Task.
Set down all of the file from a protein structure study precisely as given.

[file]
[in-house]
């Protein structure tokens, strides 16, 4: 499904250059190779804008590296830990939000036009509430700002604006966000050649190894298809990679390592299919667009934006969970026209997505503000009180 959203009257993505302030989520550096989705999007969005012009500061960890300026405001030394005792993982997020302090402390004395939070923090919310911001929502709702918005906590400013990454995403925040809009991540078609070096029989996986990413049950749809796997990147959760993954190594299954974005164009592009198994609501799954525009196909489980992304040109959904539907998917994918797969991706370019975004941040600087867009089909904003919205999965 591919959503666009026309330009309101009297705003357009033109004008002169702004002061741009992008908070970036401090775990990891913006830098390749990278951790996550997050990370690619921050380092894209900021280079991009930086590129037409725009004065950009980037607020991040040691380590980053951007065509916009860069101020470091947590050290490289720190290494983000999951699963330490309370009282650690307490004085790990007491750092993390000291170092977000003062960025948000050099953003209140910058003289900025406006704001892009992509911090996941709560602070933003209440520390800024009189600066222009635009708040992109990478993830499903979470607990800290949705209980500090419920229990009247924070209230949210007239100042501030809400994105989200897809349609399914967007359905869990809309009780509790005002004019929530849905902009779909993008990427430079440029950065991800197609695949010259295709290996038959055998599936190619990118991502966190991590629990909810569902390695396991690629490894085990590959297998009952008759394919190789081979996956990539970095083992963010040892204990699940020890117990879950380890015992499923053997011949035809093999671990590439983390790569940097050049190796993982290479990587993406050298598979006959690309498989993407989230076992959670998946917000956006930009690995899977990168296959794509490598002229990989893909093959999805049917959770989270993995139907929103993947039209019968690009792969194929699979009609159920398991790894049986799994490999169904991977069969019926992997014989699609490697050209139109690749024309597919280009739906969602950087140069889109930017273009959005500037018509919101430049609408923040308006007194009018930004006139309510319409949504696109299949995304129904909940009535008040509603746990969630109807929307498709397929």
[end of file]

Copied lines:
[in-house]
């Protein structure tokens, strides 16, 4: 499904250059190779804008590296830990939000036009509430700002604006966000050649190894298809990679390592299919667009934006969970026209997505503000009180 959203009257993505302030989520550096989705999007969005012009500061960890300026405001030394005792993982997020302090402390004395939070923090919310911001929502709702918005906590400013990454995403925040809009991540078609070096029989996986990413049950749809796997990147959760993954190594299954974005164009592009198994609501799954525009196909489980992304040109959904539907998917994918797969991706370019975004941040600087867009089909904003919205999965 591919959503666009026309330009309101009297705003357009033109004008002169702004002061741009992008908070970036401090775990990891913006830098390749990278951790996550997050990370690619921050380092894209900021280079991009930086590129037409725009004065950009980037607020991040040691380590980053951007065509916009860069101020470091947590050290490289720190290494983000999951699963330490309370009282650690307490004085790990007491750092993390000291170092977000003062960025948000050099953003209140910058003289900025406006704001892009992509911090996941709560602070933003209440520390800024009189600066222009635009708040992109990478993830499903979470607990800290949705209980500090419920229990009247924070209230949210007239100042501030809400994105989200897809349609399914967007359905869990809309009780509790005002004019929530849905902009779909993008990427430079440029950065991800197609695949010259295709290996038959055998599936190619990118991502966190991590629990909810569902390695396991690629490894085990590959297998009952008759394919190789081979996956990539970095083992963010040892204990699940020890117990879950380890015992499923053997011949035809093999671990590439983390790569940097050049190796993982290479990587993406050298598979006959690309498989993407989230076992959670998946917000956006930009690995899977990168296959794509490598002229990989893909093959999805049917959770989270993995139907929103993947039209019968690009792969194929699979009609159920398991790894049986799994490999169904991977069969019926992997014989699609490697050209139109690749024309597919280009739906969602950087140069889109930017273009959005500037018509919101430049609408923040308006007194009018930004006139309510319409949504696109299949995304129904909940009535008040509603746990969630109807929307498709397929």